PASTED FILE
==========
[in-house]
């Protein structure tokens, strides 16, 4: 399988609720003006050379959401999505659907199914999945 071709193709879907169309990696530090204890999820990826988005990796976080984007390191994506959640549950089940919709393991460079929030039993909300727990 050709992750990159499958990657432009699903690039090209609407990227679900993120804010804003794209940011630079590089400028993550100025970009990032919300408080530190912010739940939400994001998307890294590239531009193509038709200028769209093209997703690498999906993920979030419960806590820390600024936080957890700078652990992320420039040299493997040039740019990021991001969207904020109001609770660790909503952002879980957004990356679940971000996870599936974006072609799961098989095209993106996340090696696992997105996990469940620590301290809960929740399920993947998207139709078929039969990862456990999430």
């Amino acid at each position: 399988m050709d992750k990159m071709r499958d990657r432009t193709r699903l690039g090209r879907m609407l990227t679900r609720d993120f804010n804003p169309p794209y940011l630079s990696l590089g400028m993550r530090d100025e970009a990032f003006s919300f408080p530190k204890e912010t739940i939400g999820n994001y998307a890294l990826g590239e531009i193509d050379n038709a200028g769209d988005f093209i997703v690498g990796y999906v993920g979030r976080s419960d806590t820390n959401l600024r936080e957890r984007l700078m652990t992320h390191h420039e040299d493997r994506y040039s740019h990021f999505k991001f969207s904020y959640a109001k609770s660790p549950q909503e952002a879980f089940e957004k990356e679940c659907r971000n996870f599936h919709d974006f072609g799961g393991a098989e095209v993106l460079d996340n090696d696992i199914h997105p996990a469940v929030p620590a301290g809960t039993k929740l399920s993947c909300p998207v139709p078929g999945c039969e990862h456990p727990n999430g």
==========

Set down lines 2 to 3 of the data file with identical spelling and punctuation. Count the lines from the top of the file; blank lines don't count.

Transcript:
């Protein structure tokens, strides 16, 4: 399988609720003006050379959401999505659907199914999945 071709193709879907169309990696530090204890999820990826988005990796976080984007390191994506959640549950089940919709393991460079929030039993909300727990 050709992750990159499958990657432009699903690039090209609407990227679900993120804010804003794209940011630079590089400028993550100025970009990032919300408080530190912010739940939400994001998307890294590239531009193509038709200028769209093209997703690498999906993920979030419960806590820390600024936080957890700078652990992320420039040299493997040039740019990021991001969207904020109001609770660790909503952002879980957004990356679940971000996870599936974006072609799961098989095209993106996340090696696992997105996990469940620590301290809960929740399920993947998207139709078929039969990862456990999430």
């Amino acid at each position: 399988m050709d992750k990159m071709r499958d990657r432009t193709r699903l690039g090209r879907m609407l990227t679900r609720d993120f804010n804003p169309p794209y940011l630079s990696l590089g400028m993550r530090d100025e970009a990032f003006s919300f408080p530190k204890e912010t739940i939400g999820n994001y998307a890294l990826g590239e531009i193509d050379n038709a200028g769209d988005f093209i997703v690498g990796y999906v993920g979030r976080s419960d806590t820390n959401l600024r936080e957890r984007l700078m652990t992320h390191h420039e040299d493997r994506y040039s740019h990021f999505k991001f969207s904020y959640a109001k609770s660790p549950q909503e952002a879980f089940e957004k990356e679940c659907r971000n996870f599936h919709d974006f072609g799961g393991a098989e095209v993106l460079d996340n090696d696992i199914h997105p996990a469940v929030p620590a301290g809960t039993k929740l399920s993947c909300p998207v139709p078929g999945c039969e990862h456990p727990n999430g």